Standard Mileage Vs Actual Expenses Tax Deduction
If you find yourself using your vehicle for work, you’ll need to know how to deduct some of those expenses from your taxes. The IRS offers two ways of doing that. They are the Actual Expense method and the Standard Mileage Rate method. Each one has its own pros and cons, and they both give different results than the other. If you use your vehicle for business, you’ll want to know about each method. By doing so, you’ll be able to choose the one that gives you larger deductions each year. Keep reading to find out more!
Here’s What We’ll Cover:
Understanding the 2 Types of Expenses
Understanding the 2 Types of Expenses
If you’re using your vehicle for your small business, it is likely that it’s one of your largest business expenses. There are two types of expenses related to your vehicle that you’ll need to know. These are common operating expenses and vehicle expenses. Each one consists of different standard costs.
Common Operating Expenses
These are the expenses that are incurred by ride-share drivers, or ride-share business owners. They consist of the following items:
- Wireless plans
- Passenger treats
- Parking fees, tolls
- Phone, necessary accessories
All of these are items or bills that you’ll use daily as a ride-share employee or business owner.
Vehicle expenses are all of the costs that are associated with your vehicle itself. They can be calculated by using the Actual Expense method or the Standard Mileage method. If you plan on using the Actual Expense method, you’ll need to document how much you use the vehicle for business. It’s a bit more difficult than the Standard Mileage method, but it can also mean bigger tax deductions if done right.
The Actual Expense Method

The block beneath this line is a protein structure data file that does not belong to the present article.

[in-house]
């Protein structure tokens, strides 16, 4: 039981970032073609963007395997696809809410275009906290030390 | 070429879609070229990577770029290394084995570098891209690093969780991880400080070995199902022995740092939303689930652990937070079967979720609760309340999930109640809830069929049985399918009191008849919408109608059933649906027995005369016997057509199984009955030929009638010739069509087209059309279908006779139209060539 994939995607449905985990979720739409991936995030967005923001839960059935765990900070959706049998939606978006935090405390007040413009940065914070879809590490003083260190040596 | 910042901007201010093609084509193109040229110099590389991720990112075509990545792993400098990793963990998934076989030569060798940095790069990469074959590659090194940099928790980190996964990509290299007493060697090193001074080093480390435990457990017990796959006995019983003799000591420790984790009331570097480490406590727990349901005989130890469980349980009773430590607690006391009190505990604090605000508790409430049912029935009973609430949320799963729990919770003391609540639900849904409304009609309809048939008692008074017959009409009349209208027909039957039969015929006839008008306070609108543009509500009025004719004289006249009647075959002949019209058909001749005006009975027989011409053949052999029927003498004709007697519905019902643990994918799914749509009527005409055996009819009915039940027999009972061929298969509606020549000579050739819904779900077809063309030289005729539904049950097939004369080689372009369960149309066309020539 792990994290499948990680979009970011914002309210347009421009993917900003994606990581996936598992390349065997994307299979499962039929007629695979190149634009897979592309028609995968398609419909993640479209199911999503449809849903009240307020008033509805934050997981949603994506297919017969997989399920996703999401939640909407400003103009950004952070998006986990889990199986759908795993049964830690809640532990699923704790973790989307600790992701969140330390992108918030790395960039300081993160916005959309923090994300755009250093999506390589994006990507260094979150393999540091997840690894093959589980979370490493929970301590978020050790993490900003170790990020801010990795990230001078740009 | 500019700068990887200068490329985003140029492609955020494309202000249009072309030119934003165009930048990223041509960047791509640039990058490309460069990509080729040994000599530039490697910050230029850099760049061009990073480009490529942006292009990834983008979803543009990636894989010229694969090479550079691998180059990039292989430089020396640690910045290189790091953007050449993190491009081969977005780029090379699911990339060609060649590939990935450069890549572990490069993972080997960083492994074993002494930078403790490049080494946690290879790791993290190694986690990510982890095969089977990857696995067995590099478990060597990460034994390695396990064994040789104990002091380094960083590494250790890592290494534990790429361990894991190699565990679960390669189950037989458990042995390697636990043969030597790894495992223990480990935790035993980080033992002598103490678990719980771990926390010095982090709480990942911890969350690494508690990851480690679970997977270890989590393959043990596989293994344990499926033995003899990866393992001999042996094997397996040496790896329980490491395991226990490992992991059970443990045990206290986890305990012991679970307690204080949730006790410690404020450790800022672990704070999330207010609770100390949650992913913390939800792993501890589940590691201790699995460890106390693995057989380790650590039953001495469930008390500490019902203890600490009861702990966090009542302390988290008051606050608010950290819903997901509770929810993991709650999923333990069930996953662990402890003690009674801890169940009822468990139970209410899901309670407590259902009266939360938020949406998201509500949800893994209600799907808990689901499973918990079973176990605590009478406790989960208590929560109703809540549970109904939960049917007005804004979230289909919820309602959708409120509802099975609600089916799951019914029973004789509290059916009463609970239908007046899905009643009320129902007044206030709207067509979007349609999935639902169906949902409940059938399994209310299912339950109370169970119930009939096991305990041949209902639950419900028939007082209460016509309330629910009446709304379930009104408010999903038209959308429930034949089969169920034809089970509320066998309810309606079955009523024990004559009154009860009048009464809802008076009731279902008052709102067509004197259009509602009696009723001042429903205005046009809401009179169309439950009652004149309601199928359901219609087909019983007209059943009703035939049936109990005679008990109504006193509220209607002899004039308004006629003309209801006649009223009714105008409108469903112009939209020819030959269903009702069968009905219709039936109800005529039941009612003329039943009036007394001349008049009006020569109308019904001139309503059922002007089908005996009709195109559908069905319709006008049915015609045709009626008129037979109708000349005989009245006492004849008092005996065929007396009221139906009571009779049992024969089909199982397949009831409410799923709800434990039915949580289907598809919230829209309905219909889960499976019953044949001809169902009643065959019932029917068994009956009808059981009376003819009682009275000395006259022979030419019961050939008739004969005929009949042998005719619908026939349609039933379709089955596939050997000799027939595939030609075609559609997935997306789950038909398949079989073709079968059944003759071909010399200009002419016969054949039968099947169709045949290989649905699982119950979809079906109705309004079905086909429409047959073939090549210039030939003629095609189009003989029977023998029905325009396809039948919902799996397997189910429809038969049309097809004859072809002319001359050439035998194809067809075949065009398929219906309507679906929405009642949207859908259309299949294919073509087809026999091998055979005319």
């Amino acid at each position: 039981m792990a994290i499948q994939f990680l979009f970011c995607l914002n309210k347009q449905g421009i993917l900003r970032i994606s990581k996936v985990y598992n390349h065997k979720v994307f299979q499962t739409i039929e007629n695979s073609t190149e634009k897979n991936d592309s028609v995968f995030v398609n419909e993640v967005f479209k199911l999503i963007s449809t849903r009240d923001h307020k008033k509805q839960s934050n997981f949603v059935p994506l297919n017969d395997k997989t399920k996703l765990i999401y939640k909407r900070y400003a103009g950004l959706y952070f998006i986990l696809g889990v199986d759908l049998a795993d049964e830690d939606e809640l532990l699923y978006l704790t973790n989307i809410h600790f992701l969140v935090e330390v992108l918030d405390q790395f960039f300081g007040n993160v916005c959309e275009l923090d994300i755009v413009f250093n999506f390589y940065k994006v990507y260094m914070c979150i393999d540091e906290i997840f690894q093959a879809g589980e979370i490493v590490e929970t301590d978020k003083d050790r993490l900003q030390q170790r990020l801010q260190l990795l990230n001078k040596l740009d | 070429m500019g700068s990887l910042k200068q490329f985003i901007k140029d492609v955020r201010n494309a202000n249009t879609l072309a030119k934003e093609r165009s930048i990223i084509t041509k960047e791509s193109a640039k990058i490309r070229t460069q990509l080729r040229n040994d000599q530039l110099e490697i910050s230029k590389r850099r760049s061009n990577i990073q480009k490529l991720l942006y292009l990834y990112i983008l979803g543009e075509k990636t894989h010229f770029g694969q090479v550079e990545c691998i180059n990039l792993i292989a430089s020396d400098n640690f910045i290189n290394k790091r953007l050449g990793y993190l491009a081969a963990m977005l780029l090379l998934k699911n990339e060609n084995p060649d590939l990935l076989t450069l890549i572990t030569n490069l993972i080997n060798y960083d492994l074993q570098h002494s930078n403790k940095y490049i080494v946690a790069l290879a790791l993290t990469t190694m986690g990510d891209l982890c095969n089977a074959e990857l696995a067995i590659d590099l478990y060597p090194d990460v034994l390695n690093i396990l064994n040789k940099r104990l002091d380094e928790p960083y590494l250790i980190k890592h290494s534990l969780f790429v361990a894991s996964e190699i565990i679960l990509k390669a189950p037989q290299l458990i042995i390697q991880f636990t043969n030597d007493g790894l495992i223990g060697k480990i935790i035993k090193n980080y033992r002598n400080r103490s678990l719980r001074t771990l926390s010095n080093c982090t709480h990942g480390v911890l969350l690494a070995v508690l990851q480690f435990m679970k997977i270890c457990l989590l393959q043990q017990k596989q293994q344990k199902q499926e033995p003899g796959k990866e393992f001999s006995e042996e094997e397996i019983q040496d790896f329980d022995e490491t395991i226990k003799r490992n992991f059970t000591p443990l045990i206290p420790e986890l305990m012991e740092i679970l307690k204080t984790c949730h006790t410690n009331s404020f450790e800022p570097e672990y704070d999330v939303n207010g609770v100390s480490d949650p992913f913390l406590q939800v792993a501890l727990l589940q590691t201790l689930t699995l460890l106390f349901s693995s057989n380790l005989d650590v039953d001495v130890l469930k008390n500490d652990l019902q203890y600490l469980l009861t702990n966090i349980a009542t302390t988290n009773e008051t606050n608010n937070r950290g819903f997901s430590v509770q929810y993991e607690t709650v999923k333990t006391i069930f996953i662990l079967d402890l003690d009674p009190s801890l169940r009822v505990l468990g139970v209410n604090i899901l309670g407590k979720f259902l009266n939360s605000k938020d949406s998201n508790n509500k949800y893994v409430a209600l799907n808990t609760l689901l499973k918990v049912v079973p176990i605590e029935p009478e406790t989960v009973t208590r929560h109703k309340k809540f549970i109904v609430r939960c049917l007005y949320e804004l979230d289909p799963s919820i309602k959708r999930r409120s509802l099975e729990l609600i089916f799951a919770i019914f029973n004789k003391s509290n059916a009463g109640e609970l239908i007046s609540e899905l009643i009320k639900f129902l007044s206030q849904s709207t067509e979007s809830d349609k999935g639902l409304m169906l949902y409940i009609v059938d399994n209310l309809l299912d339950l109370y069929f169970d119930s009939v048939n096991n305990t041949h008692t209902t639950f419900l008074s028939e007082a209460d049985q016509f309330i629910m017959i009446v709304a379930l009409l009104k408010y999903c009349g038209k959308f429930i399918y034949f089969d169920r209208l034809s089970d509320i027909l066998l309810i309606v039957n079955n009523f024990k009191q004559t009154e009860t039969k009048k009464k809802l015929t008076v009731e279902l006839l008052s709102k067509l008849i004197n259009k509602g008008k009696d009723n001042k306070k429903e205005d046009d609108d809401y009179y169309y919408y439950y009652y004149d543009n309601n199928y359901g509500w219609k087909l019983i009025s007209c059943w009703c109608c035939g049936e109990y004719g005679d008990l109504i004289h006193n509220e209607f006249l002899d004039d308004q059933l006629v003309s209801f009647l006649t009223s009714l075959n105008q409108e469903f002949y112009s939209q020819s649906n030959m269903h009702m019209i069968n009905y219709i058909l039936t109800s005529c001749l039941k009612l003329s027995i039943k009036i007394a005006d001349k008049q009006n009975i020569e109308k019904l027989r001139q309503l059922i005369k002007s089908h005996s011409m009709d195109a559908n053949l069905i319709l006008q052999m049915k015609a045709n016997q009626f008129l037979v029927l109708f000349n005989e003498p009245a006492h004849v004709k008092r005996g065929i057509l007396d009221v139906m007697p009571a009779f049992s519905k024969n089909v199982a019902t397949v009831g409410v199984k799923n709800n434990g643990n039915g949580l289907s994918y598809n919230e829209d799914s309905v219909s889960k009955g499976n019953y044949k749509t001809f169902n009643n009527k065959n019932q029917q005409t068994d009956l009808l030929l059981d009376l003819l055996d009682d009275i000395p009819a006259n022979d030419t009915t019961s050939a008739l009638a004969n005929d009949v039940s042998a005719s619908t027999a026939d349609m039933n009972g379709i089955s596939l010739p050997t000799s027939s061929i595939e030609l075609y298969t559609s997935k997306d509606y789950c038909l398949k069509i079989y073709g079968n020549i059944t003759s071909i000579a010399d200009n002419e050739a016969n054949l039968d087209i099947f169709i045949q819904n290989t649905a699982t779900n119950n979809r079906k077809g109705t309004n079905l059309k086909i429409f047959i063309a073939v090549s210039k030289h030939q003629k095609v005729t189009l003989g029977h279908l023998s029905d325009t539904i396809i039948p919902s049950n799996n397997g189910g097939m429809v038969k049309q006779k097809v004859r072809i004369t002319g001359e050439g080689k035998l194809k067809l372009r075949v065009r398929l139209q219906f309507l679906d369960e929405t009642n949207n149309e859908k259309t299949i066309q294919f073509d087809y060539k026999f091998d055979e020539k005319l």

The Actual Expense method is exactly what it sounds like. You’ll be tallying all of the actual costs that you encountered in the year that you used your vehicle. These expenses will have to be business-related to qualify for tax deductions. The following items are all eligible for tax deductions if used for business purposes:
- Lease payments
- Automotive insurance
- Fuel for the vehicle
- Vehicle maintenance (oil changes, tire rotations, brake jobs, etc.)
- New tires
- Registration fees, title, and licensing
- Vehicle depreciation deduction
If you haven’t kept track of which of these items have been business-related, have no worries. You can determine the business percentage of the items by estimating how much the vehicle is used for business. To do so, you add up all of the operating costs for the year, then multiply them by the percentage that you use the vehicle for business. For example, if roughly half of the vehicle’s time is spent being used for business, you will multiply all actual vehicle expenses by 50%.
Tips for Using the Actual Expense Method
If you’re going to pursue the actual expense deduction, there are a few things you should consider.
- Keep all of your expense documentation. This includes receipts, service records, etc.
- Consider opening a bank account dedicated to business expenses. This account can be used solely when you’re using your vehicle during business miles.
The Standard Mileage Method
If you’re looking for the simplest way to determine your deductions, you’ll want to use the Standard Mileage method. It doesn’t require you to keep extensive documentation to determine your deduction. The standard mileage deduction takes all of the business mileage for a year and applies a standard cost to it.
To determine your business mileage for the year, you’ll need to know how many miles the vehicle has been driven in a year. Then you’ll determine how much of the vehicle’s time is spent for business purposes. If the vehicle is used for business half of the time, multiply the annual miles by 50%. Then, multiply those business miles by the standard mileage rate. Right now, the standard mileage rate is 57.5 cents per mile. Once you’ve done the math, you’ve got your standard mileage deduction.
Tips for Using the Standard Mileage Method
If you’re using the standard mileage method for your deduction, take a picture of the odometer on New Year’s Day. Then, at the end of the year, you’ll know exactly how many miles you drove for the year. You can also use a mileage tracking app to keep a more accurate figure. This eliminates the need to estimate your business mileage, and provides documentation!
If you’re looking for larger deductions this tax year, it’s important to know both methods for vehicle expenses. Depending on your situation, as well as the documentation you keep, you may get very different figures with each method. Try calculating your expenses each way, and choose the method that gives the larger deduction!
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